This guideline sets out an antimicrobial prescribing strategy for human and animal bites (excluding insect bites) in adults, young people and children aged 72 hours and over. It aims to optimise antibiotic use and reduce antibiotic resistance.
See a 3-page visual summary of the recommendations, including tables to support prescribing decisions.
The recommendations in this guideline were developed before the COVID-19 pandemic.
For treating infections associated with other bites and stings, see the NICE webpage on bites and stings. We have also produced NICE guidelines on cellulitis and erysipelas, and antimicrobial stewardship: systems and processes for effective antimicrobial medicine use.
The guideline contains recommendations on:
- Antibiotic prophylaxis for uninfected bites
- Treating infected bites
- Referral and seeking specialist advice
Who is it for?
- Healthcare professionals
- People with a human or animal bite, their families and carers
- It may also be relevant for veterinary professionals
Guideline development process
NICE worked with Public Health England to develop this guidance.
The recommendations in this guideline represent the view of NICE, arrived at after careful consideration of the evidence available. When exercising their judgement, professionals and practitioners are expected to take this guideline fully into account, alongside the individual needs, preferences and values of their patients or the people using their service. It is not mandatory to apply the recommendations, and the guideline does not override the responsibility to make decisions appropriate to the circumstances of the individual, in consultation with them and their families and carers or guardian.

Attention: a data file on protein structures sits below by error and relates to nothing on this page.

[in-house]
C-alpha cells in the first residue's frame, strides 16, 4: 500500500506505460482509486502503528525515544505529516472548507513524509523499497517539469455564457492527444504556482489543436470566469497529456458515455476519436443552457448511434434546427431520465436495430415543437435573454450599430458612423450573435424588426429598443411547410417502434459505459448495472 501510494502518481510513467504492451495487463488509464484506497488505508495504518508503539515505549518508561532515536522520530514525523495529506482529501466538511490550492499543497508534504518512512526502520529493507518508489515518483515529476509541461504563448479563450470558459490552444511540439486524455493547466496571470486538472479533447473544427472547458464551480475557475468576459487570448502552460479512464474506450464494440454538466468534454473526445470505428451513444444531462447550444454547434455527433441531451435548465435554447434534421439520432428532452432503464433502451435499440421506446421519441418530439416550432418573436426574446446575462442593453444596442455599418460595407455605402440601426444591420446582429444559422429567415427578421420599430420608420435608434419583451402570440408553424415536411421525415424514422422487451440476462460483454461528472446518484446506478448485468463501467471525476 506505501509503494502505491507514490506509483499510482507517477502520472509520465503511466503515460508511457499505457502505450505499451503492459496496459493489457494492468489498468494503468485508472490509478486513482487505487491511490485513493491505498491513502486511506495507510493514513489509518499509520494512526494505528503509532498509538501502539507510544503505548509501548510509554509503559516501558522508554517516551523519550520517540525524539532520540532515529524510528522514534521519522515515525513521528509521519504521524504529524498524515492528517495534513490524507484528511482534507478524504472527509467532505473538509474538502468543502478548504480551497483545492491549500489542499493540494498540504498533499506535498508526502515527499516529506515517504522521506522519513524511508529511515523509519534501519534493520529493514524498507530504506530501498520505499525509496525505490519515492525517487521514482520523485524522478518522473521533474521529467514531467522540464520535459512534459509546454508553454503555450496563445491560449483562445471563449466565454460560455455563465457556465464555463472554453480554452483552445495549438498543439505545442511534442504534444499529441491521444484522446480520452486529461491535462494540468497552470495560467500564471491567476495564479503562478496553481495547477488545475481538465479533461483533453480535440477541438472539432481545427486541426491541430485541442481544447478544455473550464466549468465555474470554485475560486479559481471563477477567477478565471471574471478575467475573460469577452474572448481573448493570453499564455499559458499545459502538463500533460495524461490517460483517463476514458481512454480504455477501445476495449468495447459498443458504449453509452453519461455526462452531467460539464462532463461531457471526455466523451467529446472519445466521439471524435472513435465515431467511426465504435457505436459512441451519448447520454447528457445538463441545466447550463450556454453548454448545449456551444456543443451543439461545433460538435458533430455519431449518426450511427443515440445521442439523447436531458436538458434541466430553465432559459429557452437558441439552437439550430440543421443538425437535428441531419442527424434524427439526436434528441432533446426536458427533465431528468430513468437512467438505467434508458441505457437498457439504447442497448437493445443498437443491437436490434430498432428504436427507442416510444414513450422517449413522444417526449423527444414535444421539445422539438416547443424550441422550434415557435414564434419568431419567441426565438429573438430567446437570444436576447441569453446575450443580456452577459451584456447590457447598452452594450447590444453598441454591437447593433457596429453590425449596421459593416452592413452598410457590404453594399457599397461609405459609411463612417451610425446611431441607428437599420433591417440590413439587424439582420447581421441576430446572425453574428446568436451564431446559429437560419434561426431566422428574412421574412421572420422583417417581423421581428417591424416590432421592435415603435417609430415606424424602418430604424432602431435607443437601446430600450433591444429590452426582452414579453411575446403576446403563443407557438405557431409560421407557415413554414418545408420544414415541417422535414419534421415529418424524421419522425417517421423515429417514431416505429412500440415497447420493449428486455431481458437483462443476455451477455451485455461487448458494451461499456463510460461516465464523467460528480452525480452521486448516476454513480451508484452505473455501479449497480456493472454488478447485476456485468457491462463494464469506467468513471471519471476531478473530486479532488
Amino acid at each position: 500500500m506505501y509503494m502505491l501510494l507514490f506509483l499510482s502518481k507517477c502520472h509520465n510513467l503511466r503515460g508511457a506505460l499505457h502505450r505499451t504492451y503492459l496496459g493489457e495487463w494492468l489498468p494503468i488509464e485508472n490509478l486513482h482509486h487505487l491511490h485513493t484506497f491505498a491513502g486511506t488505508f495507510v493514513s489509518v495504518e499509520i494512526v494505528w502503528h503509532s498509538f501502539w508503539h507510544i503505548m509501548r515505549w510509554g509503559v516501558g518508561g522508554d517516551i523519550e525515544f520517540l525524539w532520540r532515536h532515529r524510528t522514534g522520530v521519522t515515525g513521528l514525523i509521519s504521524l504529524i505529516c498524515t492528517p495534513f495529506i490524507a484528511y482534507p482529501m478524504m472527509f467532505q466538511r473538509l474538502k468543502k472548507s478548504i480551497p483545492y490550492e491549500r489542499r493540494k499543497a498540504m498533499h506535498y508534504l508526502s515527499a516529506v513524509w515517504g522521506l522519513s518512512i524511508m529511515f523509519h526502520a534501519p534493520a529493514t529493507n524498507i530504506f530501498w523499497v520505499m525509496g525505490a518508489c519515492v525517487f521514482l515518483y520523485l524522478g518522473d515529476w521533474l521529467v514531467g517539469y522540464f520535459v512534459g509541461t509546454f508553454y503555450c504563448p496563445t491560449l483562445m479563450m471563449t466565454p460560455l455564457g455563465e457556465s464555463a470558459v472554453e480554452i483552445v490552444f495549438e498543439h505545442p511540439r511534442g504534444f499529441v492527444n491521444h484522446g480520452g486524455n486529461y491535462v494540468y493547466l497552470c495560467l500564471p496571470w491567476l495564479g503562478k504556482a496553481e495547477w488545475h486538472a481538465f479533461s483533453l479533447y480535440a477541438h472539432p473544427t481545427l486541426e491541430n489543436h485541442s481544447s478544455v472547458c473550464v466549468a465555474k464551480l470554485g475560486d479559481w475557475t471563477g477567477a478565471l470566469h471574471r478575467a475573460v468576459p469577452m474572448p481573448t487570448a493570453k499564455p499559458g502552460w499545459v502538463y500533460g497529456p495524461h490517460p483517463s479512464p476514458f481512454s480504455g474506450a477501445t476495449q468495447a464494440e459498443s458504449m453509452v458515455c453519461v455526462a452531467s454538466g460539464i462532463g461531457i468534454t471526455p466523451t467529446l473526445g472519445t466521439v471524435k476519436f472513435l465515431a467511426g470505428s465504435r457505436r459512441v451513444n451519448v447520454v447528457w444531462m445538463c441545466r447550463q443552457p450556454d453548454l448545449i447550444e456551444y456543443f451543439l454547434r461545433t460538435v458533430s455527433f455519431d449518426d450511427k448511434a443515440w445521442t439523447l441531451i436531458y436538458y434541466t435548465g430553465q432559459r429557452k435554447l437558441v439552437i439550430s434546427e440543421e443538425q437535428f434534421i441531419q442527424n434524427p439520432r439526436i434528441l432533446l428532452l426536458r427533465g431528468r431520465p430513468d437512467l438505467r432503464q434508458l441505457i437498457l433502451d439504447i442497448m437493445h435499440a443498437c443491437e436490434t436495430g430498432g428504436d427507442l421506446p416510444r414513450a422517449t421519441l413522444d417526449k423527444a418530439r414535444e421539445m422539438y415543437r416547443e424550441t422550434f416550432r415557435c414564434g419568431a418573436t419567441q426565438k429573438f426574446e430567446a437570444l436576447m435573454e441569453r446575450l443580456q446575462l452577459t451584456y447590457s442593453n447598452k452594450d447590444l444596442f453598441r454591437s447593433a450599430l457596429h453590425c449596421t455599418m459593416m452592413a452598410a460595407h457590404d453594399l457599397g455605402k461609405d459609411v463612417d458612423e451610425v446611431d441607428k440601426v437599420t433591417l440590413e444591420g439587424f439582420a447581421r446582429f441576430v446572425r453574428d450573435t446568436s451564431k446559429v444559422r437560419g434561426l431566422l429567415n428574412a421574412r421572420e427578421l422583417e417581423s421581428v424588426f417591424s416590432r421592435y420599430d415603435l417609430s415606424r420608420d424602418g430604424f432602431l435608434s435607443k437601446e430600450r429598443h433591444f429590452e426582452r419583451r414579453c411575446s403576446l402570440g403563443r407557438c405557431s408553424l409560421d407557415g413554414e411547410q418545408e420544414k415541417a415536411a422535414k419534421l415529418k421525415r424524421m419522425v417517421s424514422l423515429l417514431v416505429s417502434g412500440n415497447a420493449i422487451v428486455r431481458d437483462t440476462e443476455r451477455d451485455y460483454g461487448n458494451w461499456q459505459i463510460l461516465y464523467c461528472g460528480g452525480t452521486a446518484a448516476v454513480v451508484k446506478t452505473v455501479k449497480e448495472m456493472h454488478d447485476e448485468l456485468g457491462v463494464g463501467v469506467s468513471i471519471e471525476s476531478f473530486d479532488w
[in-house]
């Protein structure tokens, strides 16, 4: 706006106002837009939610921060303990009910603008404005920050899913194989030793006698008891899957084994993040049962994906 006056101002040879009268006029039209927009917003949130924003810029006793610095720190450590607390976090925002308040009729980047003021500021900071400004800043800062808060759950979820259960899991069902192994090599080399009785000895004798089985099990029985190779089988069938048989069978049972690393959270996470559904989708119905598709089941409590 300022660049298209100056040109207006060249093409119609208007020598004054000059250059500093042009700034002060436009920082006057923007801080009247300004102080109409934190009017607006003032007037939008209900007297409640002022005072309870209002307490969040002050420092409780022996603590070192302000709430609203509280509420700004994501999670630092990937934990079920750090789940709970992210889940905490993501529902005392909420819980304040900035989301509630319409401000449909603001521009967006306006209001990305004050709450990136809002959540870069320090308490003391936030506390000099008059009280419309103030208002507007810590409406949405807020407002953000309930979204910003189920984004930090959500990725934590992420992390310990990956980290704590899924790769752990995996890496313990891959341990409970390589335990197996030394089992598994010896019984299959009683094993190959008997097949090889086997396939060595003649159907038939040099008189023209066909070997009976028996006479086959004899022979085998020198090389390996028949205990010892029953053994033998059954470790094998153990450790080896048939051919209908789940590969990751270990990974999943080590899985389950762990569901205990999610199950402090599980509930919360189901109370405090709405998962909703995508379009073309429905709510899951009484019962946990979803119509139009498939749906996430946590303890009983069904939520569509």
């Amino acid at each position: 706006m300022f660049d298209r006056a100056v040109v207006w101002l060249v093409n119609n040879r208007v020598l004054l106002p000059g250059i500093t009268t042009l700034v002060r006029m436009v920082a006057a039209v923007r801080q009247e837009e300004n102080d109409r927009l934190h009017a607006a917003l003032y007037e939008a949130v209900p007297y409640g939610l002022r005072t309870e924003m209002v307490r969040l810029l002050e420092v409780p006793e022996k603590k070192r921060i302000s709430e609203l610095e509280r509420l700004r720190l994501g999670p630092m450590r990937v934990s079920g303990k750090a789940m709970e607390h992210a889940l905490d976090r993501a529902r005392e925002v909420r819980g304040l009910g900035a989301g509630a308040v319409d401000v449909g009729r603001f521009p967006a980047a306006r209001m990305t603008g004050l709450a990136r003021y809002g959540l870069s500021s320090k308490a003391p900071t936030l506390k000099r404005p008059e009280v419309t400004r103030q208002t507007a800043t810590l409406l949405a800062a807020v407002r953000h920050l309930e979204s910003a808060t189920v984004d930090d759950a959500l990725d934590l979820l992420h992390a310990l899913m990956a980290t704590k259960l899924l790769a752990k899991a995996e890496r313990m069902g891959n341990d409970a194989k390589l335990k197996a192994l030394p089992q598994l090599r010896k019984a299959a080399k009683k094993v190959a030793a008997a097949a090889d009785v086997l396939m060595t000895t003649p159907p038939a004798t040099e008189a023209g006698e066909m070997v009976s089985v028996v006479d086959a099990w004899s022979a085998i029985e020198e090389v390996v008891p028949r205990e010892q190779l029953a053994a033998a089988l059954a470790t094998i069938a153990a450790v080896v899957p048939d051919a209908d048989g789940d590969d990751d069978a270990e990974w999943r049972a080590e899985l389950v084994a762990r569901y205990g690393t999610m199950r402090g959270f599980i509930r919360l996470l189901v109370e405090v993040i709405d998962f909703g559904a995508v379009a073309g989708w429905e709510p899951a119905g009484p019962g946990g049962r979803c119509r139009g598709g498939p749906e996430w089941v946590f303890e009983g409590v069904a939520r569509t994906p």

All problems (adverse events) related to a medicine or medical device used for treatment or in a procedure should be reported to the Medicines and Healthcare products Regulatory Agency using the Yellow Card Scheme.
Local commissioners and providers of healthcare have a responsibility to enable the guideline to be applied when individual professionals and people using services wish to use it. They should do so in the context of local and national priorities for funding and developing services, and in light of their duties to have due regard to the need to eliminate unlawful discrimination, to advance equality of opportunity and to reduce health inequalities. Nothing in this guideline should be interpreted in a way that would be inconsistent with complying with those duties.
Commissioners and providers have a responsibility to promote an environmentally sustainable health and care system and should assess and reduce the environmental impact of implementing NICE recommendations wherever possible.